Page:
Confused about all of the different vegetable oils on the shelf? Check out this 101 to help you cut through the clutter
What are Vegetable Oils?
Vegetable oils are oils extracted, from the seed or grain, usually with a petroleum-based solvent, to obtain a liquid fat for frying, baking or sautéing. Approximately 42 percent of a seed is oil. Oils can also be expeller pressed which is a more traditional, mechanical, way of extracting the oils.
How To Buy:
All vegetable oils are plentiful and readily available, both domestic and imported. Buy a size that you will consume in up to 3 months from purchase.
How to Read the Label:
Look for country of origin, mixture with other oils, unrefined or refined, and the suggested uses.
Corn oil is available both refined and unrefined and has a neutral flavor.
Palm oil (not palm kernel oil) has both monosaturated and saturated fats.
Canola oil is made from rapeseed; and is one of the most popular oils.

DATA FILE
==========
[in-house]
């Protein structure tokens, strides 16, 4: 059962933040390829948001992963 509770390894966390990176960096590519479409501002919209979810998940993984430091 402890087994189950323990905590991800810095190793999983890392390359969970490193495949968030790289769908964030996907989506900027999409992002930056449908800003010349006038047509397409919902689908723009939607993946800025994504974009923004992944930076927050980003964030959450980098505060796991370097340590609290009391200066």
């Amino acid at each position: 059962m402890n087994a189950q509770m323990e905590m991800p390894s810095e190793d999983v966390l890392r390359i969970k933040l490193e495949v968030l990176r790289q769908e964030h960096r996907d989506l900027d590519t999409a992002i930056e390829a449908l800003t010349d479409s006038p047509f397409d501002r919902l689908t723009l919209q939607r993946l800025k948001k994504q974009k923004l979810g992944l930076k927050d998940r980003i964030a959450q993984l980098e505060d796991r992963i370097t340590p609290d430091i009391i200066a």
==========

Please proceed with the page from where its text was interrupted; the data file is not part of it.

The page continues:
Safflower oil is a relative of sunflower oil; unrefined.
Grapeseed oil is an all-purpose oil.
Soybean oil is the most widely produced oil in the world.
How to Use:
Most of these oils are too bland for salad dressings (stick to the more flavorful olive or flax oils for salads). For light to medium heat for sautéing and sauces, use canola, grapeseed, safflower, sunflower or soybean. For medium-high heat for baking, frying, sautéing and roasting, use corn, grapeseed, safflower, sunflower, or soybean. For high heat for grilling and deep-frying, use cottonseed, canola, corn, grapeseed, safflower, sunflower or soybean.
How to Store:
Vegetable oils should be stored in their original cans or glass bottles in cool, dark cupboard; do not put near stoves or other cooking appliances, as oils can spoil and become rancid. Refrigeration is not necessary, but acceptable. Decant from plastic bottles to ceramic or stainless steel containers for freshness.
Vegetable oils are 120 calories per tbsp., contain no cholesterol, and are 100 percent fat.
Smarter Shopping: Pour in spray bottles designed for oils (otherwise nozzle may clog) to help portion control and limit amount of fat and calories, and for a more even distribution of oil.
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